Is this a perfect comic book? No, it really isn’t. There are a dizzying number of supporting characters, and you really cannot keep track of which ones are important and which ones are forgettable cannon fodder until the final chapters. There are times when the art seems a bit muddy — I attribute this to the fact that colors were added to Lloyd’s black-and-white art. And the story drags toward the middle. In a lot of imporant ways, the movie improved the story a lot — the vast number of characters were pared down to a more manageable size and the slow parts from the middle of the story were eliminated.

But don’t let that put you off from reading the graphic novel. This is a story that thrills and excites — it almost blisters your eyeballs as you read it. It smothers you under claustrophobic paranoia, stings you with terror, and shouts with the joys of freedom and righteous violence. V is an enigma behind his ever-smiling mask and ever-mysterious pronouncements, but his razor-sharp style and wit make him a very agreeable protagonist — I hesitate to call him a hero as he can be breathtakingly capricious and cruel — there’s a certain point in the story when most readers are going to be very, very angry at him. Trying not to spoil it, so no details, but while I was reading it the first time, I kinda wanted to kick the crap out of Alan Moore for even writing it, even though I was fantastically impressed with how well it was written and plotted. Evey, meanwhile, is the comic’s true central character, as everything revolves around her ultimate transformation from oppressed cog into enlightened rebel.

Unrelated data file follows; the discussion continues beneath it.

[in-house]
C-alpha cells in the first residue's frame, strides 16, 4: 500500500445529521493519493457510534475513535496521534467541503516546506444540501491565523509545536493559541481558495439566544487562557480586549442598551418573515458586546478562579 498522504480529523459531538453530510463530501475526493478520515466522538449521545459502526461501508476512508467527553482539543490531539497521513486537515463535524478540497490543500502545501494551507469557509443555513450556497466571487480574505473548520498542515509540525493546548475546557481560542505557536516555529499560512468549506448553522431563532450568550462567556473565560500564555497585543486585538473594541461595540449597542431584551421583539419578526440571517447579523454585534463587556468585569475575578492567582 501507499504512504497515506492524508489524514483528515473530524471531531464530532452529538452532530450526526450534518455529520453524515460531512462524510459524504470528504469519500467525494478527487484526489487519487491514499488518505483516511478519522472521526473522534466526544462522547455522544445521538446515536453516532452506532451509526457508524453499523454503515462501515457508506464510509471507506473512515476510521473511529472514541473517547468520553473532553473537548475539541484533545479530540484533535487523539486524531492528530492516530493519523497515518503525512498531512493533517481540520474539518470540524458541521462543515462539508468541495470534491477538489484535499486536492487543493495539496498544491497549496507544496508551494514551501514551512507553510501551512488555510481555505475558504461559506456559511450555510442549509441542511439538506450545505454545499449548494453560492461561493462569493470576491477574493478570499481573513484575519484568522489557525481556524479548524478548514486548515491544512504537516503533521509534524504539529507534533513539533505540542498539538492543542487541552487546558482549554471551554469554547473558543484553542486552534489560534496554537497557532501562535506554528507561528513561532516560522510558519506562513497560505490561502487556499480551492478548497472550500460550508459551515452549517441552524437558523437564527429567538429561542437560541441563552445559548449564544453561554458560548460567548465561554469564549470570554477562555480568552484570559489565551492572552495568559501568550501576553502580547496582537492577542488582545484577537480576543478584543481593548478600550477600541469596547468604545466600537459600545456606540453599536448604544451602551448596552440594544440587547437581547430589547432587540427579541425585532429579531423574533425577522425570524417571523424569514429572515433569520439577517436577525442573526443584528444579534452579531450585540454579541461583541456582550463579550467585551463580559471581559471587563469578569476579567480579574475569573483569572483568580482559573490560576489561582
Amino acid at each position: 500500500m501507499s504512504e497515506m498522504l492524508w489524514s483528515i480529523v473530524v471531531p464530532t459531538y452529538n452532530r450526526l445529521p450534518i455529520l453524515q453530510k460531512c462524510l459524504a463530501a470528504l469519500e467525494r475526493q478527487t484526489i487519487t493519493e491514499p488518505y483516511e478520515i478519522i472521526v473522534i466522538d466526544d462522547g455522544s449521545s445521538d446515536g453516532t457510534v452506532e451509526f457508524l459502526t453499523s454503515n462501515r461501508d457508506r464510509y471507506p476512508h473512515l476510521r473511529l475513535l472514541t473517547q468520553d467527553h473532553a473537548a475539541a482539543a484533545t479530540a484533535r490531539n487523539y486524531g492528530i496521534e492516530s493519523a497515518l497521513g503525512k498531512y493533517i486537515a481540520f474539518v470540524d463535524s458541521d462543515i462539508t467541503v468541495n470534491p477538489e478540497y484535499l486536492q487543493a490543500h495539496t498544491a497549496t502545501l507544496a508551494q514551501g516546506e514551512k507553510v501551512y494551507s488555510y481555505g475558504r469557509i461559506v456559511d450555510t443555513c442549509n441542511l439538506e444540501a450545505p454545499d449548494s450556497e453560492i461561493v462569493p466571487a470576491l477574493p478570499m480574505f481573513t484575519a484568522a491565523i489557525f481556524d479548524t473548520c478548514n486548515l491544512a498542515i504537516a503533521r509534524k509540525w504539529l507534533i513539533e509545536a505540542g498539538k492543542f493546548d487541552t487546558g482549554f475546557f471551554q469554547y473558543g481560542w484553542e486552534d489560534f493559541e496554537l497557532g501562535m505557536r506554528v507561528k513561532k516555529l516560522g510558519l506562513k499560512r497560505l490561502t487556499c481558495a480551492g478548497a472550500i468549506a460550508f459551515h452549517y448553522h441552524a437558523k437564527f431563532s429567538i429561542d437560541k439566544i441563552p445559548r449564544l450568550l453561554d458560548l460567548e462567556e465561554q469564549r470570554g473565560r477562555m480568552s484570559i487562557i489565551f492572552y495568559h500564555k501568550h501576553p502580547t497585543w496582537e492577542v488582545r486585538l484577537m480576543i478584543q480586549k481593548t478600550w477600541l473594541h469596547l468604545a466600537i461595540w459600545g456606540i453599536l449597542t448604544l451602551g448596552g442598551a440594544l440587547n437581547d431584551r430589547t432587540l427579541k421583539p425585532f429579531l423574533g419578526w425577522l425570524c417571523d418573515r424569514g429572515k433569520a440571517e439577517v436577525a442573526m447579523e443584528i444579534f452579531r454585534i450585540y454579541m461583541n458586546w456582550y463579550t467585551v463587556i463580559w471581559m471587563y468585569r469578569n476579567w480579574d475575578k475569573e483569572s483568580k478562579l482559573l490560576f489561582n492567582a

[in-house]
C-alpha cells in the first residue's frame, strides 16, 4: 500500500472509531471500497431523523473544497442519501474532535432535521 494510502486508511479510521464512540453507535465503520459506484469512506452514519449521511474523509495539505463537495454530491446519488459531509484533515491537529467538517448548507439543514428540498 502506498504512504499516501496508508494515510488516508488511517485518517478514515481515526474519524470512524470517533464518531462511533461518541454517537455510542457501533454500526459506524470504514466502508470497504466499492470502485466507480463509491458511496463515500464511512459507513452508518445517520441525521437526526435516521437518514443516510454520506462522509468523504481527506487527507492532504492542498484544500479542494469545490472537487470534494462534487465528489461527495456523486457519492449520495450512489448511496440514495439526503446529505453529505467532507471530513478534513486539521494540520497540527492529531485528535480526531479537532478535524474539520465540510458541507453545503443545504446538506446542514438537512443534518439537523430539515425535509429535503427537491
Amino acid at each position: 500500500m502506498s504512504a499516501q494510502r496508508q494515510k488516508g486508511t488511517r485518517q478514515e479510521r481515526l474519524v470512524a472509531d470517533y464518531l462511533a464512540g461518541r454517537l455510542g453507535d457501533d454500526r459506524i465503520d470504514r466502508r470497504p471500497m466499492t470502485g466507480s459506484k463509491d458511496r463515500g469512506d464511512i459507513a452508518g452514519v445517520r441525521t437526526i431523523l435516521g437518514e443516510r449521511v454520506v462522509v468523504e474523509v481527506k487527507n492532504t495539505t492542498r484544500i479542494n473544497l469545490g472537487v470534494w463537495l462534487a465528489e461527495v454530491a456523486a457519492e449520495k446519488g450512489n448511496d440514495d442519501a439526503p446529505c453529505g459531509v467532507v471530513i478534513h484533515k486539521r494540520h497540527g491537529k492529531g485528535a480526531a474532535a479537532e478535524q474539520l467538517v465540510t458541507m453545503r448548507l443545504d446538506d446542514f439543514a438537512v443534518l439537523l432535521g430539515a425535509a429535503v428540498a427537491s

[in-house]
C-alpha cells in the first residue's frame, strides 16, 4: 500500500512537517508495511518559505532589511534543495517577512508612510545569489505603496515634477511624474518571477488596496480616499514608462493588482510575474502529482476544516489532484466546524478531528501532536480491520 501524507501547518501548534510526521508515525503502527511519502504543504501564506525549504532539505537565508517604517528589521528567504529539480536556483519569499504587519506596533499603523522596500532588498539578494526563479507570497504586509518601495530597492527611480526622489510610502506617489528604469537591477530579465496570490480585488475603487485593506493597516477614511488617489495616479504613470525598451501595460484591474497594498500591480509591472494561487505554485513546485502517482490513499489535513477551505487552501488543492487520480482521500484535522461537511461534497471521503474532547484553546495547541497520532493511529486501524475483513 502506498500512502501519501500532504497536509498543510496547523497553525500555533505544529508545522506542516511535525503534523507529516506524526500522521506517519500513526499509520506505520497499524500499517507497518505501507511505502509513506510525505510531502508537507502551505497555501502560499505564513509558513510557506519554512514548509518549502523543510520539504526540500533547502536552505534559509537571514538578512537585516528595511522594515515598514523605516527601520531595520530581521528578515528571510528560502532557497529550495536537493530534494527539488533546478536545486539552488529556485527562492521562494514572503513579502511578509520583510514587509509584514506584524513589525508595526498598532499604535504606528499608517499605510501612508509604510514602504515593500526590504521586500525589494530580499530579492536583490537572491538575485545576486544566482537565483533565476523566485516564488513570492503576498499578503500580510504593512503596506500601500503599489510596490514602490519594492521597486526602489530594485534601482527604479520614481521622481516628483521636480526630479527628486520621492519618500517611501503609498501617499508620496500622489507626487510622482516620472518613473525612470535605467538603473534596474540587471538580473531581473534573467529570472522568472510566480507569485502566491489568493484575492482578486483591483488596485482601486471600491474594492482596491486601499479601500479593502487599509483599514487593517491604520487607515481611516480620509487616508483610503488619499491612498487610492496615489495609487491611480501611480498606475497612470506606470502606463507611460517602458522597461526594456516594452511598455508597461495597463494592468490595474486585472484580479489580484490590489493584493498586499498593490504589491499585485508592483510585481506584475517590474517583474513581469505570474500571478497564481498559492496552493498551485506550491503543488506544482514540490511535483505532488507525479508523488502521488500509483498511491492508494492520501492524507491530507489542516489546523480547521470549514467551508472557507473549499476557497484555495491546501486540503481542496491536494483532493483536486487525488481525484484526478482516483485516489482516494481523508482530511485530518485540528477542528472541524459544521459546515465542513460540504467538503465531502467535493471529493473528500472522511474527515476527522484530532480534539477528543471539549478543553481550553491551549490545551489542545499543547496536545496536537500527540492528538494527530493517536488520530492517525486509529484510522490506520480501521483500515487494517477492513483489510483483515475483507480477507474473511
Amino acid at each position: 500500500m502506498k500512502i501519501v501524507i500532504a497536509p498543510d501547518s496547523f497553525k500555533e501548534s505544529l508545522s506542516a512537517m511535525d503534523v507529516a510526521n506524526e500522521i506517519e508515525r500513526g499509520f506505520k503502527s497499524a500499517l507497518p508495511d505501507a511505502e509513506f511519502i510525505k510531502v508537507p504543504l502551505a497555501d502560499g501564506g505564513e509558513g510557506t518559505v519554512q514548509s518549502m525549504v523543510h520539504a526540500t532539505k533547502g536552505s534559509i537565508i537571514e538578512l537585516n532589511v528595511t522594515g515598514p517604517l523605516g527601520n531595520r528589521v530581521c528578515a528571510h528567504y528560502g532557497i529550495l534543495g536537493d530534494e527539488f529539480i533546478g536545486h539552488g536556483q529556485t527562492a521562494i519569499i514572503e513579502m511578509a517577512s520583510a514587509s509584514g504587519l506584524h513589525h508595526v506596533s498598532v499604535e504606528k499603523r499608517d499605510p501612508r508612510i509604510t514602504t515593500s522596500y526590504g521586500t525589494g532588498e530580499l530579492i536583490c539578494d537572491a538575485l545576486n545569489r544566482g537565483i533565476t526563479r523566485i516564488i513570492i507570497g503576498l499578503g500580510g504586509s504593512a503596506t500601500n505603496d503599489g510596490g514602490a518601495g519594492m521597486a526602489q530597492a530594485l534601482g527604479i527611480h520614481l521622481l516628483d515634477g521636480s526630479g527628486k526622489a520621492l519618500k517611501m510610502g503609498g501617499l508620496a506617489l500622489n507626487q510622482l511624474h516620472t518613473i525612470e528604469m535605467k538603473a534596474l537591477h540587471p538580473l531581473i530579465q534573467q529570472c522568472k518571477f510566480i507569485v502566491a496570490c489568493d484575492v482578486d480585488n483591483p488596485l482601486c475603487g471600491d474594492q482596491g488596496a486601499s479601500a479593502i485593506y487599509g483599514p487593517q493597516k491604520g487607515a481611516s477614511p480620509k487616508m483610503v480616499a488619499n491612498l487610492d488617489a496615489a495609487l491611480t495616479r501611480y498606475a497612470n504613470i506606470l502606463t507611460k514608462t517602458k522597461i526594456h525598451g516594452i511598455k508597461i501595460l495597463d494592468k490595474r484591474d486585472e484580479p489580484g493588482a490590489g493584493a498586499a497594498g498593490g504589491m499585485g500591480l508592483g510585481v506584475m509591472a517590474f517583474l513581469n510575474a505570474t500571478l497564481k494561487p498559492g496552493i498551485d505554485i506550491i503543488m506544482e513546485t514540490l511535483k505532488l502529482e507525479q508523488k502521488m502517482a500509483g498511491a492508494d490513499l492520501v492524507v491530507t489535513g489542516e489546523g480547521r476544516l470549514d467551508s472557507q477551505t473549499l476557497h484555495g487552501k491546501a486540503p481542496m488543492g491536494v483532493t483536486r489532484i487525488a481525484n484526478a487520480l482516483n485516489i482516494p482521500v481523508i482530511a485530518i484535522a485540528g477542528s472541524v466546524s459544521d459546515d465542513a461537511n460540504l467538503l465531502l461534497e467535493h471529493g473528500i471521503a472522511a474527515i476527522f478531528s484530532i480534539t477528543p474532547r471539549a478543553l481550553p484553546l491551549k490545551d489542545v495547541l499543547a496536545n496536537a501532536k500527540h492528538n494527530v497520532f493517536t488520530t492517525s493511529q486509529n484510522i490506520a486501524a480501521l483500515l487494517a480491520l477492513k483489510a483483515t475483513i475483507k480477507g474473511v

It is a highly political work. It was written when British politicians were toying with the idea of putting AIDS victims in concentration camps, when prominent people were talking about stamping out even the concept of homosexuality, by any means necessary. It was written during a period when police forces were becoming more militarized and surveillance was becoming more common. It was written when many Britons truly feared that they were looking at a pre-fascist government. In some ways, the fears of the graphic novel never came to pass — many of the excesses of the Thatcher government were turned away by more level-headed and less paranoid players. On the other hand, government surveillance, especially in England, is almost everywhere, on a level that’s almost impossible for us to believe in America — Great Britain is considered the most heavily surveilled industrialized nation, with security cameras almost everywhere in the larger cities.

There are so many wonderful moments. There’s the shy, bespectacled girl who, finally freed of the government’s omnipresent surveillance, celebrates her new freedom by shouting “Bollocks!” There are V’s methodical and brilliant murders. There is the heartbreaking letter from the political prisoner, Valerie — possibly the best single stretch of writing in the entire story — so good they lifted the entire thing for the movie. There are many, many more great moments here, but you can’t go much further without spoiling the story. I don’t want to spoil the story for you, and I don’t want to deprive you of the joy you’ll know when you find those moments for yourself.

You can find it in comic shops and bookstores right now. You should go pick it up.